Lande Hekt

Lande Hekt – Gigantic Disappointment (EP Review)

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Gigantic Disappointment is the debut release from Lande Hekt (Muncie Girls) recorded in Australia with Ben David (The Hard Aches). This EP sees Lande’s already accomplished song writing and composition tested and gives an opportunity for flexing her musical muscles by playing every instrument within the process.

From the opening moments it is clear that this release has a sense of intimacy, it almost feels like a privilege as a listener that these thoughts are shared. The guitar line eases in to a vocal that starts with gentle emotion and as the song progresses harmonies and strings amplify the emotion. The balance between the gentle guitar of Owen and a building vocal creates a balanced platform for lyrics which share a clearly painful moment. This is the perfect introduction to a raw honest release. As the vocal fades into the distance the transition into the next track leaves a second to gather thoughts. 

With sparse drums and a timeless guitar part ‘The Future’ is another personal tale but instead of the melancholic backing this is a track full of strength. Lyrically there is a sense of developing self-improvement and this struggle is diarised perfectly. Musically the drums drive everything from behind allowing guitar and bass parts to interact and share focus creating clear verse and chorus musicianship without ever sounding cliché, this may be the clever selection of a musical breakdown and a guitar solo straight out of melodic hardcore. As the harmonies layer in to gang vocals there is a moment of motivation which is cruelly taken away with an isolating closing line, this is just one of many clever pieces of clever wordplay and the first example of LH dictating the listeners emotion.

With another almost jittery transition ‘Aeroplane’ is a clever piece of power pop individualised with a grubby bass line which combines with sparse drumming to perfectly counter the sunshine guitars. Once more honest lyrics pass effortlessly between view points and stories to give a very rounded sense of events. As the final lyrical points are gently made with the help of harmonies with a haunting sense of sweetness, whistles take over and leave this song on a positive note. This is the song where the Hard Aches production is most noticeable, the wall of drums and fuzzy guitars will sound excellent live. Lande also possesses a similar lyrical skill allowing for songs that are equally thought provoking and toe tapping.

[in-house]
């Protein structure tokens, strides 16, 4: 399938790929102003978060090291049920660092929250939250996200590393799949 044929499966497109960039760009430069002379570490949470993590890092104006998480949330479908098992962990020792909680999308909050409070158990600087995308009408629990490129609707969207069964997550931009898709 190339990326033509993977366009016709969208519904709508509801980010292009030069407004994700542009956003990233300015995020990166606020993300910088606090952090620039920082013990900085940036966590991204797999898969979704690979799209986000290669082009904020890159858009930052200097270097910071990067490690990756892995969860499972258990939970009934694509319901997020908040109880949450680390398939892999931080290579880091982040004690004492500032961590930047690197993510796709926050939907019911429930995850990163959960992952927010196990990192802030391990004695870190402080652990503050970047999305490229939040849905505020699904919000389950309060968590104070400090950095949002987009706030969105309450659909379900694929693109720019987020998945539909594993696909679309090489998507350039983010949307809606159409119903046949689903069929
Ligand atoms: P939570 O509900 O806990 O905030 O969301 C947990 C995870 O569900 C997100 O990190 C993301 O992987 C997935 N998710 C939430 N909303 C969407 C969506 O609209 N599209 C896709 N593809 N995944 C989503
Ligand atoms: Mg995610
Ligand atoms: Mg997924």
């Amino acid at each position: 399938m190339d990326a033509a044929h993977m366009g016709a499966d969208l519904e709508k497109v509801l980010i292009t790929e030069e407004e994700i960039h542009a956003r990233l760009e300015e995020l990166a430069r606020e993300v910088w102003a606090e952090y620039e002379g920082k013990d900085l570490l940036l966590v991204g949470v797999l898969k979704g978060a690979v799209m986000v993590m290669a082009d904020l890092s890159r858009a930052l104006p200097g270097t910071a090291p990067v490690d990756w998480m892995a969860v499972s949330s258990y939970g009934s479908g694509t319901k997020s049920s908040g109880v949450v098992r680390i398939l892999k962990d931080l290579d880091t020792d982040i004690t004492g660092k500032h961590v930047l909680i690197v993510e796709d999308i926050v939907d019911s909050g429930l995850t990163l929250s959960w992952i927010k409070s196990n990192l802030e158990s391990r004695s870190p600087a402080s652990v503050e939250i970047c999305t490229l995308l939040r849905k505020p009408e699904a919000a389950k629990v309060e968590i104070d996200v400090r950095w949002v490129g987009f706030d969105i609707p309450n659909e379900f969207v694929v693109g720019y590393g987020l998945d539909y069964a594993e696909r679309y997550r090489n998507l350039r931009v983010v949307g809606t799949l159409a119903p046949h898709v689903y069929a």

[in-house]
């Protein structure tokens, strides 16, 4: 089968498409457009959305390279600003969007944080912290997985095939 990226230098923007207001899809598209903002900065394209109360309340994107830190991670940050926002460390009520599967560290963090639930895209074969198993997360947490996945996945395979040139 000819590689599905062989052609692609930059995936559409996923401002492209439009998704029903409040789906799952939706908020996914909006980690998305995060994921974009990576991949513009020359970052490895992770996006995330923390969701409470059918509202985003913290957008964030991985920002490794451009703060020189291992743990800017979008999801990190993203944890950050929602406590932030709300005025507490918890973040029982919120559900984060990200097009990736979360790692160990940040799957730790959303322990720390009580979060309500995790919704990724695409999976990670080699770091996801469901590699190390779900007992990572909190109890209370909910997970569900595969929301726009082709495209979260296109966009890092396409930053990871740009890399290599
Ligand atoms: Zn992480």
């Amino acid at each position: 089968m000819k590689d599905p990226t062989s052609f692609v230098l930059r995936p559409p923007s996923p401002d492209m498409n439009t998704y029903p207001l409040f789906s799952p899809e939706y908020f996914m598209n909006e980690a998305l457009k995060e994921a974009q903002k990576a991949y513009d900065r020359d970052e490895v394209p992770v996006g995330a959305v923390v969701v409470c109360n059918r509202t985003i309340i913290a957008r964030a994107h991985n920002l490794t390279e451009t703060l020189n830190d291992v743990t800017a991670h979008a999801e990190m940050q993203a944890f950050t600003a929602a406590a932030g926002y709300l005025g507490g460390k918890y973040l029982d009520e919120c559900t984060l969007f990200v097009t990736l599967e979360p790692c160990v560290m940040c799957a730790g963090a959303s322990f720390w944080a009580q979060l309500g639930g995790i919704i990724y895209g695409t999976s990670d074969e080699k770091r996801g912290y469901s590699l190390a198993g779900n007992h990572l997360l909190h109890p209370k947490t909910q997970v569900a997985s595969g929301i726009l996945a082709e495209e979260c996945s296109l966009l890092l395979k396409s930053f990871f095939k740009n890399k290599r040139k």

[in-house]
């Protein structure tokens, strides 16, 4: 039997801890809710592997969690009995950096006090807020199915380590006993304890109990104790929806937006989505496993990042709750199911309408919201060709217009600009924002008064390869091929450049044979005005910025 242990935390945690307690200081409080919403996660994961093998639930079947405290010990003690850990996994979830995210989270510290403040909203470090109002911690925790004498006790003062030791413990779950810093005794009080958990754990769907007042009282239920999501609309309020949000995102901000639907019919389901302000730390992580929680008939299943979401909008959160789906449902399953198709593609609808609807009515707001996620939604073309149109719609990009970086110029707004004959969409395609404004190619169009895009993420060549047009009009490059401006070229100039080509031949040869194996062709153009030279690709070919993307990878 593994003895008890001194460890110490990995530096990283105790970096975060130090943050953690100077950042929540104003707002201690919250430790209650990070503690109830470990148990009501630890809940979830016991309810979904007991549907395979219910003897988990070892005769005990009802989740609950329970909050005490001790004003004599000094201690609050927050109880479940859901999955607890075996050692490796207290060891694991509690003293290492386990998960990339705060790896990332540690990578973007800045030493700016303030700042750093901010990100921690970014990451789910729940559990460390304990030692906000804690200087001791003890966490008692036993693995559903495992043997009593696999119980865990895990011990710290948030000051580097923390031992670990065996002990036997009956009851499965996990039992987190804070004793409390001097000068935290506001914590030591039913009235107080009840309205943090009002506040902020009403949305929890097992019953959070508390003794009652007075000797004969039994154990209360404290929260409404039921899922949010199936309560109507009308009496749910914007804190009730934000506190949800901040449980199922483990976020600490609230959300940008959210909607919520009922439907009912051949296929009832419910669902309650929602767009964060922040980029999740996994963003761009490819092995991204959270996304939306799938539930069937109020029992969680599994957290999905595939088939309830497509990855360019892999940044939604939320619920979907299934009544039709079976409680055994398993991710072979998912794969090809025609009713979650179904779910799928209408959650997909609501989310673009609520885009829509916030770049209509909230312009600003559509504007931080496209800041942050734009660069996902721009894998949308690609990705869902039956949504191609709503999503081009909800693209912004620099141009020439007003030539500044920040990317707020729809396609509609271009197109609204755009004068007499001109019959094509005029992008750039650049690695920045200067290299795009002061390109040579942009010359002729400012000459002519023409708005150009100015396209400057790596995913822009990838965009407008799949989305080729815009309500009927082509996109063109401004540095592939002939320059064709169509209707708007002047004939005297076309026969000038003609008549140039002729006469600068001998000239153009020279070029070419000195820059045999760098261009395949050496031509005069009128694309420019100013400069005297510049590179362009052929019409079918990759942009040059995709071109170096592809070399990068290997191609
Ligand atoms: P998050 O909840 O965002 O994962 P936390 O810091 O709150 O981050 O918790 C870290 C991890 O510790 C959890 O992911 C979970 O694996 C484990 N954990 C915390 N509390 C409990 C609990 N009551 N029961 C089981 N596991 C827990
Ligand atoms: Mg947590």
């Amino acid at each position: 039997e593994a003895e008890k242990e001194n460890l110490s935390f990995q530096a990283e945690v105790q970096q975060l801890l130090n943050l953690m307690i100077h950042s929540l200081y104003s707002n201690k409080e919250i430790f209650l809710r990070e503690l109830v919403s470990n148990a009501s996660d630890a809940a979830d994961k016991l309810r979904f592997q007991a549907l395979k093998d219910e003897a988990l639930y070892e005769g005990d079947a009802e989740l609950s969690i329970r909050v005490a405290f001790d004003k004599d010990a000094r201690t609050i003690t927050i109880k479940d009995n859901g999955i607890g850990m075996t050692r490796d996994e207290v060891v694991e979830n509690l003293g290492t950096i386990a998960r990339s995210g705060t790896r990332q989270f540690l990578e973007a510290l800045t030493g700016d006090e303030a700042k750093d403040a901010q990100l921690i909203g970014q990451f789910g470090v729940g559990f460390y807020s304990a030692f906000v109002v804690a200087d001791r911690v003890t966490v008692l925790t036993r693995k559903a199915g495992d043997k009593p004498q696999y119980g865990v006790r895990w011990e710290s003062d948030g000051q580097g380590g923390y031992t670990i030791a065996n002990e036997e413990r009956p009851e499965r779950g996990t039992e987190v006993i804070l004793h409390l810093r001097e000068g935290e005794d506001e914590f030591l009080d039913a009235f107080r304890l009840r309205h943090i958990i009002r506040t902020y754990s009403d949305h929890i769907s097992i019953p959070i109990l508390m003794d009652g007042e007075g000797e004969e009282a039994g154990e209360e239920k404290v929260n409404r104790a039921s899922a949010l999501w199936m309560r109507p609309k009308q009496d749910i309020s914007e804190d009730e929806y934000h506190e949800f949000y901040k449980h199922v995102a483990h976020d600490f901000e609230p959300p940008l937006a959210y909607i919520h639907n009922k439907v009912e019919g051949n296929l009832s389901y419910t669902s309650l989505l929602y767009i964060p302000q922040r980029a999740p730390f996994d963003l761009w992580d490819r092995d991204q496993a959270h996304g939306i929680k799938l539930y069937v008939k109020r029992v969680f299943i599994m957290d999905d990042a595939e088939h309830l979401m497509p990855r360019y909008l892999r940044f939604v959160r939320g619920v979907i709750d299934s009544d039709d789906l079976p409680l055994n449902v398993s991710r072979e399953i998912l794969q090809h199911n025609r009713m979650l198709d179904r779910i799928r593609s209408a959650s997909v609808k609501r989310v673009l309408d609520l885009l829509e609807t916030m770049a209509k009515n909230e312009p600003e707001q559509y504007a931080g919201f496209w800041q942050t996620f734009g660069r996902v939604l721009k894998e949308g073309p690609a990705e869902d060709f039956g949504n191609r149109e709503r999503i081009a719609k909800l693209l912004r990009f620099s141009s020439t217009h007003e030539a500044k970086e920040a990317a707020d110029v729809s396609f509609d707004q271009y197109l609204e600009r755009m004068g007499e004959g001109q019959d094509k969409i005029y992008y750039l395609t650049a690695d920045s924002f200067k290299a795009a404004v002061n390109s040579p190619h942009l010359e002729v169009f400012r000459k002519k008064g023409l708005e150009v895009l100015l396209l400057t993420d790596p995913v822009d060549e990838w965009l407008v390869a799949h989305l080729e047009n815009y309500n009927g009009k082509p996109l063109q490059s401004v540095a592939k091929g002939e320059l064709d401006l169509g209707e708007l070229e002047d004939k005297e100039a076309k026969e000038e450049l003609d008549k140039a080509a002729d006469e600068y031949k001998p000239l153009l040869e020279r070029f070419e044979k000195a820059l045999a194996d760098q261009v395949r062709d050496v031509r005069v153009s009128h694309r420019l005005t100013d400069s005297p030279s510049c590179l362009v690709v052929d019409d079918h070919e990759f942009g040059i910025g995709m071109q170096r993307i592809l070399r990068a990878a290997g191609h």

As the fuzz runs through your ears ‘Carpet’ uses an isolated guitar and vocal to plant a metaphor for an open exploration of personal battles, which gets deeper both musically and lyrically with the development of each line. With the development comes an ever building wall of instrumentation the drums take on a softer edge and allow for a rolling bass line and guitar parts caked in distortion to build in a very natural way. There are two moments where these build into cleverly contained walls of noise and each time they drop off to emphasise particular points. Lyrically, this is a relatively sparse track but it is a great example of sticking to the most important points even if they have to be repeated. This is made to be played live, there is a feeling of empowerment which will be echoed by an entire room singing along.

The eighties drum intro to ‘Everything Ends’ is just one of the subtleties within this EP that people will fall in love with, this launches a song that has a timeless quality in its musicianship. The angular guitars combine eighties indie with modern power pop, there is a building punk undertone which eventually ends the track with a sudden jolt. This is also reflected in the vocals which develop in strength throughout from a tight harmony they develop cracks of anger before ending with emotive gravel.

After the most abrupt ending the delicate guitar of ‘Letter’ offers the closest sound to a traditional solo record, the subtle musicianship creates a subtle difference to the emotion on display. This quieter number feels a bit like you are making progress through these stories and it again creates a aural bond to this EP the fact this has taken six songs almost feels like the reward for being a good listener. The lyrics themselves are close to conversational and this cleverly creates understanding.

This is an EP that would end on a positive if it was in any way predictable as the song-writing throughout has suggested this is not an EP that follows formula with the closer ‘Gigantic Disappointment’. Lyrically this walks the tightrope between negativity and positivity, the self-depreciating wordplay is somewhat inspiring with double meanings and a permanent sense of striving for better. Musically this is a hugely impressive example of complicated composition, every single note combines with another instrument and as these build the inspirational ending is guaranteed.

This EP is not exempt from a final surprise and just as this final song has picked up a head of steam it ends, leaving one thing to do; start again at track one.

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